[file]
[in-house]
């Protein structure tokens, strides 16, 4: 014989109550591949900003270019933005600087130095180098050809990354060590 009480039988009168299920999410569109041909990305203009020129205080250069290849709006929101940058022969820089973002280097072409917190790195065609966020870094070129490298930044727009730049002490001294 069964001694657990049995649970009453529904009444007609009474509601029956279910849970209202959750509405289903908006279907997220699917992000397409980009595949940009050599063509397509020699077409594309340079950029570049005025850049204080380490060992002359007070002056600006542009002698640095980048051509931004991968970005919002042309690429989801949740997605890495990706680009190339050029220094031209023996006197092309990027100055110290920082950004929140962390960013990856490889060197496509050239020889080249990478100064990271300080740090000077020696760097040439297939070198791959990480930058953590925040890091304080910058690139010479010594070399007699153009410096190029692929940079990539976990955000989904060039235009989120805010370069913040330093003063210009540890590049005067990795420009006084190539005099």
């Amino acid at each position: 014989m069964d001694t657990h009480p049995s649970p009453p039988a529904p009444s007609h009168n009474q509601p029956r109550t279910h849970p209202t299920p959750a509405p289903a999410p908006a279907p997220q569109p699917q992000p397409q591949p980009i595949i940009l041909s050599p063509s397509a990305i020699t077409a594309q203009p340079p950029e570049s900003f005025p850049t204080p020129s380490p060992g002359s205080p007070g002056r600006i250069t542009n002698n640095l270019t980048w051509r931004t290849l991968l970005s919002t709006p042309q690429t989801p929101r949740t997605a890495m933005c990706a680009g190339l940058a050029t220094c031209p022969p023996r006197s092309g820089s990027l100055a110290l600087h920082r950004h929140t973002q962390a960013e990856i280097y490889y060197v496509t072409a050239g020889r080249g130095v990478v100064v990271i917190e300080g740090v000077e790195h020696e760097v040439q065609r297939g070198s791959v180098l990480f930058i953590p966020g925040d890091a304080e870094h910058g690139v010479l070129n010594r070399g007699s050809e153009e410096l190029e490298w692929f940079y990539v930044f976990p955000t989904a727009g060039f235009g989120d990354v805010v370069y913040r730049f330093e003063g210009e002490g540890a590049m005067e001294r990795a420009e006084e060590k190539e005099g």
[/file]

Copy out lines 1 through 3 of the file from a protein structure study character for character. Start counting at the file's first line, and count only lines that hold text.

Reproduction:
[in-house]
């Protein structure tokens, strides 16, 4: 014989109550591949900003270019933005600087130095180098050809990354060590 009480039988009168299920999410569109041909990305203009020129205080250069290849709006929101940058022969820089973002280097072409917190790195065609966020870094070129490298930044727009730049002490001294 069964001694657990049995649970009453529904009444007609009474509601029956279910849970209202959750509405289903908006279907997220699917992000397409980009595949940009050599063509397509020699077409594309340079950029570049005025850049204080380490060992002359007070002056600006542009002698640095980048051509931004991968970005919002042309690429989801949740997605890495990706680009190339050029220094031209023996006197092309990027100055110290920082950004929140962390960013990856490889060197496509050239020889080249990478100064990271300080740090000077020696760097040439297939070198791959990480930058953590925040890091304080910058690139010479010594070399007699153009410096190029692929940079990539976990955000989904060039235009989120805010370069913040330093003063210009540890590049005067990795420009006084190539005099």
């Amino acid at each position: 014989m069964d001694t657990h009480p049995s649970p009453p039988a529904p009444s007609h009168n009474q509601p029956r109550t279910h849970p209202t299920p959750a509405p289903a999410p908006a279907p997220q569109p699917q992000p397409q591949p980009i595949i940009l041909s050599p063509s397509a990305i020699t077409a594309q203009p340079p950029e570049s900003f005025p850049t204080p020129s380490p060992g002359s205080p007070g002056r600006i250069t542009n002698n640095l270019t980048w051509r931004t290849l991968l970005s919002t709006p042309q690429t989801p929101r949740t997605a890495m933005c990706a680009g190339l940058a050029t220094c031209p022969p023996r006197s092309g820089s990027l100055a110290l600087h920082r950004h929140t973002q962390a960013e990856i280097y490889y060197v496509t072409a050239g020889r080249g130095v990478v100064v990271i917190e300080g740090v000077e790195h020696e760097v040439q065609r297939g070198s791959v180098l990480f930058i953590p966020g925040d890091a304080e870094h910058g690139v010479l070129n010594r070399g007699s050809e153009e410096l190029e490298w692929f940079y990539v930044f976990p955000t989904a727009g060039f235009g989120d990354v805010v370069y913040r730049f330093e003063g210009e002490g540890a590049m005067e001294r990795a420009e006084e060590k190539e005099g």